Saint Benedict of Aniane
He was among the protagonists of the Carolingian Renaissance, defended orthodoxy and contributed to spreading the Rule of Saint Benedict of Nursia throughout the Holy Roman Empire
Saint Benedict of Aniane (c. 750-821), was among the protagonists of the Carolingian Renaissance, defended orthodoxy and contributed to spreading the Rule of Saint Benedict of Nursia throughout the Holy Roman Empire, integrating it with some features from other monastic traditions. Due to his austere holiness and the trust awarded him by Charlemagne (742-814) and especially by his successor Louis the Pious (778-840), this man of God had a significant influence on the history of the Church.
He was born in the south of France from aristocratic parents of Visigothic origin, who called him Witiza. His education took place at the Frankish court of Pepin the Short, whose nephews were his fellow-students. With a military career in mind, he participated in Charlemagne's Italian campaign against the Lombards (733) but a particular event which occurred during this war caused him to change his life: in an attempt to save his brother he risked death by drowning. He then resolved to become a monk at the abbey of Saint-Seine, assuming the name of Benedict.
During his early years in the monastery he began to study the different monastic rules of Saint Basil, Saint Benedict, Saint Columba, Saint Pachomius, among others. This study would result in the drafting of a collection, the Codex regularum, containing 27 rules, practically all the ones he knew. Another seminal work was the Concordia regularum, a commentary on the Benedictine Rule, with extracts from other rules to demonstrate that this was the best compendium of the ancient monastic traditions. In the meantime, he had founded an abbey at Aniane, Languedoc, where the Benedictine Rule was partially integrated with that of Saint Columba. The monastery of Aniane soon became a great spiritual and cultural centre; under Benedict's guidance, it came to count more than 300 monks.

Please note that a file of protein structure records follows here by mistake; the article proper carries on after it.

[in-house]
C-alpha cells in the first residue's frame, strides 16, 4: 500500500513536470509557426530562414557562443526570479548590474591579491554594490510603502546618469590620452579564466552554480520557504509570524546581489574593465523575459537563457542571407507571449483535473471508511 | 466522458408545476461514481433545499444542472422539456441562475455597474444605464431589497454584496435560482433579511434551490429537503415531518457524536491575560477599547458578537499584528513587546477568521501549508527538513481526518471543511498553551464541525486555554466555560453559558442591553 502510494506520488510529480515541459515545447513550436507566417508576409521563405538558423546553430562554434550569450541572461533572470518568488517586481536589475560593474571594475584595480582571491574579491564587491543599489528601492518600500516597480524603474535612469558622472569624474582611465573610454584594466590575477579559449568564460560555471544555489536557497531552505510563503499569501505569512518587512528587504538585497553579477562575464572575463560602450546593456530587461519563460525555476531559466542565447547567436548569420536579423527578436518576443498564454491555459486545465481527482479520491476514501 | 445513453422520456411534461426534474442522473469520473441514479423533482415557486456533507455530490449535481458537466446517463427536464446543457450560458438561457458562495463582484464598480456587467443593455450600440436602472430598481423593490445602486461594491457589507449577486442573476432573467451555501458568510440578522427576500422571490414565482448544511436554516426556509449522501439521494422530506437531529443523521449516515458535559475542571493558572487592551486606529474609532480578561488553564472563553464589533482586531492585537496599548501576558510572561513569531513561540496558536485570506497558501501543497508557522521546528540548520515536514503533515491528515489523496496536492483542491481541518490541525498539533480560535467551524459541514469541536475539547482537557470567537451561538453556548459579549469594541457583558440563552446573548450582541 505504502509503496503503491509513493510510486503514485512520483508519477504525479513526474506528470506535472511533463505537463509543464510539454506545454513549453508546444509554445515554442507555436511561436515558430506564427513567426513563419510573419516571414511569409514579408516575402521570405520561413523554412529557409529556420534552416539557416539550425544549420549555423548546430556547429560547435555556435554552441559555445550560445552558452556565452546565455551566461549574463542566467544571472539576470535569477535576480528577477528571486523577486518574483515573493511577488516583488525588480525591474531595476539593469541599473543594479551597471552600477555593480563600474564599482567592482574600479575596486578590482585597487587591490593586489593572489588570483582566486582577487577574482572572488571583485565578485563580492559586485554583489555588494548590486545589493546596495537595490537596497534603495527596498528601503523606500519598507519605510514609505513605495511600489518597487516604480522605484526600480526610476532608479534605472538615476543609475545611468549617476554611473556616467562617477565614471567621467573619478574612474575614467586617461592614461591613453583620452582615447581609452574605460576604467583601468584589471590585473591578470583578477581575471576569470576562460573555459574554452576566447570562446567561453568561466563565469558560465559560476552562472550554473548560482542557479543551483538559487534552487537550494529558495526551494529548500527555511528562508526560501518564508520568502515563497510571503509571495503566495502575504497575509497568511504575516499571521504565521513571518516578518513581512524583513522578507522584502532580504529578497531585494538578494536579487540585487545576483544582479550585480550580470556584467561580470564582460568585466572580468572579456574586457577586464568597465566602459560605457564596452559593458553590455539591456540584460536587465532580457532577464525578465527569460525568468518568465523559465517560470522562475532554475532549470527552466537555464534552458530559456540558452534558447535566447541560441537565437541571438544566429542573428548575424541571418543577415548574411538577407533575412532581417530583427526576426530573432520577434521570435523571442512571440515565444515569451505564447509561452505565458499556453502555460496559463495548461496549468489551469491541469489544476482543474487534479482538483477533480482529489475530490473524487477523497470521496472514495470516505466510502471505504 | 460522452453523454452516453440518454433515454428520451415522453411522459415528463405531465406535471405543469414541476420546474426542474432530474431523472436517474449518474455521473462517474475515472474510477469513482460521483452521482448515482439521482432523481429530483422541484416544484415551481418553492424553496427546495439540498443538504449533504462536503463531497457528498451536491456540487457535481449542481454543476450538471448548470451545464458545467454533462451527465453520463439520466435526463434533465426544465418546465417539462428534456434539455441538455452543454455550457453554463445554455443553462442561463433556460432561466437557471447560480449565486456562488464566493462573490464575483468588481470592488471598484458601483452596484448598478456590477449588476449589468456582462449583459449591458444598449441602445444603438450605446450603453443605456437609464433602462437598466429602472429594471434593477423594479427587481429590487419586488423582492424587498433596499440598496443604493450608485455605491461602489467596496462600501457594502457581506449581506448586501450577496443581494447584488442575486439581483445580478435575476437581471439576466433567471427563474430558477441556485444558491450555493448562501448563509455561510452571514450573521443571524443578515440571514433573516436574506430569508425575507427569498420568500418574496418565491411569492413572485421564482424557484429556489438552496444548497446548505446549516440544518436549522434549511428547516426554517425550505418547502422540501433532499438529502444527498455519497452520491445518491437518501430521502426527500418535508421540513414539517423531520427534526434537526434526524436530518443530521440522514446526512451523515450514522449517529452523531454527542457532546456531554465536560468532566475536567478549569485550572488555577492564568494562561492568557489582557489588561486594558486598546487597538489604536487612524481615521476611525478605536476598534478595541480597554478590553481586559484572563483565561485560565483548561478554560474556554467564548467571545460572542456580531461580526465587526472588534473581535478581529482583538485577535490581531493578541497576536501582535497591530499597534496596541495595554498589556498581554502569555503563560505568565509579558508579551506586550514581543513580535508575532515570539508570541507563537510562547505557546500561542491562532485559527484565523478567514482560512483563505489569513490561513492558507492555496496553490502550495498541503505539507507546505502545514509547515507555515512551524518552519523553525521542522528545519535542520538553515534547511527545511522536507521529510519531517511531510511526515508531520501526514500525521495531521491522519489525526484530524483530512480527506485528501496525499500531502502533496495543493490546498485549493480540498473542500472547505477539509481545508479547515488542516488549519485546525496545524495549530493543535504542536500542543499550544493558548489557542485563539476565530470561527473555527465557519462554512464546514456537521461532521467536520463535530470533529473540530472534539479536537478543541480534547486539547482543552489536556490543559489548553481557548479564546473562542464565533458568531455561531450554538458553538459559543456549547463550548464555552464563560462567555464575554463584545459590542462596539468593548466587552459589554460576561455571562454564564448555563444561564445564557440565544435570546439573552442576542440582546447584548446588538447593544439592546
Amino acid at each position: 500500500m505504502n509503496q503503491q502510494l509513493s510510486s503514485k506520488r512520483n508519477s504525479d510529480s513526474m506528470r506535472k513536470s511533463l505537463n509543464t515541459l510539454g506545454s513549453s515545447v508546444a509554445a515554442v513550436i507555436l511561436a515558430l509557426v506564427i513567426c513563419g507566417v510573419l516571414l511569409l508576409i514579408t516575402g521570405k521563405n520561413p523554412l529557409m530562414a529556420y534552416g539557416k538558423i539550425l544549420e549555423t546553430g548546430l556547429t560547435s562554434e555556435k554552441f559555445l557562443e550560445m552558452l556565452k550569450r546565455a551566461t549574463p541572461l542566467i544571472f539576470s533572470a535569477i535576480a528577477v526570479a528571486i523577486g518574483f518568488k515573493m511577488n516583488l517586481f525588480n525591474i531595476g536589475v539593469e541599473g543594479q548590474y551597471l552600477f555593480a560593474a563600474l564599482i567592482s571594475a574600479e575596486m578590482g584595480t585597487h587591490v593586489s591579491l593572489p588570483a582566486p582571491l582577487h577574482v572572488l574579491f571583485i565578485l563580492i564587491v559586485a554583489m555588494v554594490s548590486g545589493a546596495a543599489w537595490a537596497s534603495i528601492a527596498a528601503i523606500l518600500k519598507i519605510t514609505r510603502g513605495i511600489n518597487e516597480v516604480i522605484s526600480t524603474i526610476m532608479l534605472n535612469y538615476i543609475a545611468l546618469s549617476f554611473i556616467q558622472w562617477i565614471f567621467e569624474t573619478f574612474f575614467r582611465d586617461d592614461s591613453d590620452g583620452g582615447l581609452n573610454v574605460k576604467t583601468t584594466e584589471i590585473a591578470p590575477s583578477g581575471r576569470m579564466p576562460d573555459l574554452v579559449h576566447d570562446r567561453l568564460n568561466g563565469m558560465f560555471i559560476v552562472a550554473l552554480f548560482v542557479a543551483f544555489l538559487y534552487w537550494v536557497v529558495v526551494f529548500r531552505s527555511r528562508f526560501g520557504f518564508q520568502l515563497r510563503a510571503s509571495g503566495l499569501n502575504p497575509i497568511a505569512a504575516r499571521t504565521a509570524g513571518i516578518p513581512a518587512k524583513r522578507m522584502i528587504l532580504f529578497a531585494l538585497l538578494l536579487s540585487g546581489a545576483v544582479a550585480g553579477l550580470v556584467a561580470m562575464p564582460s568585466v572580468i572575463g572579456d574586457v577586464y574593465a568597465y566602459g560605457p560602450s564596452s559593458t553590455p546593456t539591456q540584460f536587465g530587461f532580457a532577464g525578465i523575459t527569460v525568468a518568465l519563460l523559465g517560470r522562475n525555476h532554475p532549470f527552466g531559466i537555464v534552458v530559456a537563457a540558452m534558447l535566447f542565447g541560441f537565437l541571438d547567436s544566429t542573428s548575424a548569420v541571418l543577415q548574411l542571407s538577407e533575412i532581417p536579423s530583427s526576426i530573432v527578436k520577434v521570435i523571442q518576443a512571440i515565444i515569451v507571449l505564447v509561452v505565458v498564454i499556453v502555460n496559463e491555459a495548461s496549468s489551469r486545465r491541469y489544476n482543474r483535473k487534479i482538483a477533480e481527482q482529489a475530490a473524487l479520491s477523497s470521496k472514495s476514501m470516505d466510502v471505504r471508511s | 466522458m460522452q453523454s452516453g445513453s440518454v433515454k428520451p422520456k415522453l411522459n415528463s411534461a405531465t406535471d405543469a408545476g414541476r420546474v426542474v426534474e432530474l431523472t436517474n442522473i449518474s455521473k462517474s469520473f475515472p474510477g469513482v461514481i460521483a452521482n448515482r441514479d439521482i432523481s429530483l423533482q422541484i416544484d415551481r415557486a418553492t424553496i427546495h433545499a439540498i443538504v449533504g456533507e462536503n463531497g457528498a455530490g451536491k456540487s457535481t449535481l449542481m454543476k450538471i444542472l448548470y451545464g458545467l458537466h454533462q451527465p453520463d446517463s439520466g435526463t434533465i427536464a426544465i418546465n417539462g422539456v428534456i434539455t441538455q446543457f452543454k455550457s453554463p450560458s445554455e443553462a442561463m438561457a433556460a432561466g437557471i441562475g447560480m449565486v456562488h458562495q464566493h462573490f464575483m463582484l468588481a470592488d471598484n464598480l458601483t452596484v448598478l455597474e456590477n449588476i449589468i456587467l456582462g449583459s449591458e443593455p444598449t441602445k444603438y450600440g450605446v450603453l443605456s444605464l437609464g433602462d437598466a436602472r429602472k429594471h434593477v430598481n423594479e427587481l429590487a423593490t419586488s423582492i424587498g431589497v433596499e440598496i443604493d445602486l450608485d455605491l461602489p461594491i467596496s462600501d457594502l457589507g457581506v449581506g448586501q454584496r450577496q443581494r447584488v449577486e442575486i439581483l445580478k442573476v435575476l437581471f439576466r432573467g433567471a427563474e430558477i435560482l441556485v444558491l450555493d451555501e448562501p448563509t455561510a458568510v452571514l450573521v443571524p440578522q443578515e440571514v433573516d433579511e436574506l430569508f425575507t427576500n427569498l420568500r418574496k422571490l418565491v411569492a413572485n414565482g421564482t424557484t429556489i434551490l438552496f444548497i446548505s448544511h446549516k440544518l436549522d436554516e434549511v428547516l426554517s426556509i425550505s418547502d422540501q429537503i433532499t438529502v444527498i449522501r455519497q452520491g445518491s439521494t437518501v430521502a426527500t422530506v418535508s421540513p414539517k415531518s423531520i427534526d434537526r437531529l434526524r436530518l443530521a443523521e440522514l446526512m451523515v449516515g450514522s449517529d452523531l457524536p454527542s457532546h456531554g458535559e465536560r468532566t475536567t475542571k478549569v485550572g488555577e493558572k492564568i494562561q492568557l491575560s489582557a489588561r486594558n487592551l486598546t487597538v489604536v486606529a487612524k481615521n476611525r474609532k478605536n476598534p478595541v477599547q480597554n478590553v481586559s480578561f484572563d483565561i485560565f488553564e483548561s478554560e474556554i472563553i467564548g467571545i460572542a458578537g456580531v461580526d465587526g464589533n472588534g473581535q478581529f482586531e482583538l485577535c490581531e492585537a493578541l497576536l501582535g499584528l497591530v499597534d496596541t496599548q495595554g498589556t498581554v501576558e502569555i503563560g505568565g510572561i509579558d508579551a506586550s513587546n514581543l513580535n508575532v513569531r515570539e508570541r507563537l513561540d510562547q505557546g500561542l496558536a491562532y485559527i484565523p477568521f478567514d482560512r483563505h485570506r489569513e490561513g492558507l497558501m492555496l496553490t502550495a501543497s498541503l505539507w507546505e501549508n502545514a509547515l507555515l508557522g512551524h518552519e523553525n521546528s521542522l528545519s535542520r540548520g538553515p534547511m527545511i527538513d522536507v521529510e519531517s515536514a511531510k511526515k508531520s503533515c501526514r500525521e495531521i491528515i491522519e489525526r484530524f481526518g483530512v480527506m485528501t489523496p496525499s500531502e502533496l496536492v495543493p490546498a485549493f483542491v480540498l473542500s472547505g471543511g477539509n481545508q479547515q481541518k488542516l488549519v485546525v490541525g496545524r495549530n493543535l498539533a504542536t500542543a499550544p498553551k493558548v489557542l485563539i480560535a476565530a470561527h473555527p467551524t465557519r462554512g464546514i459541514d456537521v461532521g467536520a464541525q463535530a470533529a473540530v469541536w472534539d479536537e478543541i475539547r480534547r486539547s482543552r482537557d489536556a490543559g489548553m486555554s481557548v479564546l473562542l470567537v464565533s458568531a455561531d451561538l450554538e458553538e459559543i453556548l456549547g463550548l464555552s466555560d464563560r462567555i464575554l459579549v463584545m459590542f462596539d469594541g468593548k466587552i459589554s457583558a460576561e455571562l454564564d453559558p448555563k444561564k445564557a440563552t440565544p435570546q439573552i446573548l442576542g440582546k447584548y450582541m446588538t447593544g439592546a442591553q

Benedict's reform of monasticism was facilitated by the support of the Carolingian court, as well as by some outstanding clerics, such as Blessed Alcuin of York (732-804), abbot at the monastery of Marmoutier (founded by Saint Martin of Tours) and master of the Schola Palatina, a centre of the cultural renaissance started by Charlemagne, in which the Church and the Benedictine monasteries played a crucial role. In 816-817 Louis the Pious summoned all the abbots of the Empire to Aachen for the promulgation of the monastic rule prepared by Benedict: this document established the observance of the Benedictine Rule in all abbeys, allowing small adjustments based on the climate and the preservation of certain traditions. This was a milestone in the history of the Benedictine Order and of the entire European monastic movement.
Saint Benedict of Aniane also distinguished himself in the struggle against adoptionism, a heresy that denied the eternal divine nature of Christ (with multiple variations over the centuries). It had spread to western France and Spain through the bishops Elipandus of Toledo and Felix of Urgell. Benedict wrote three treatises and several letters to refute adoptionism. The heresy was condemned by the councils of Regensburg in 792, Frankfurt in 794 and Aachen in 799. Benedict also went on a mission to the Marca Hispanica, a region that coincided with the Pyrenees belt: with his charism and theological competence he succeeded in bringing many people, both clerics and ordinary laymen, back to orthodoxy.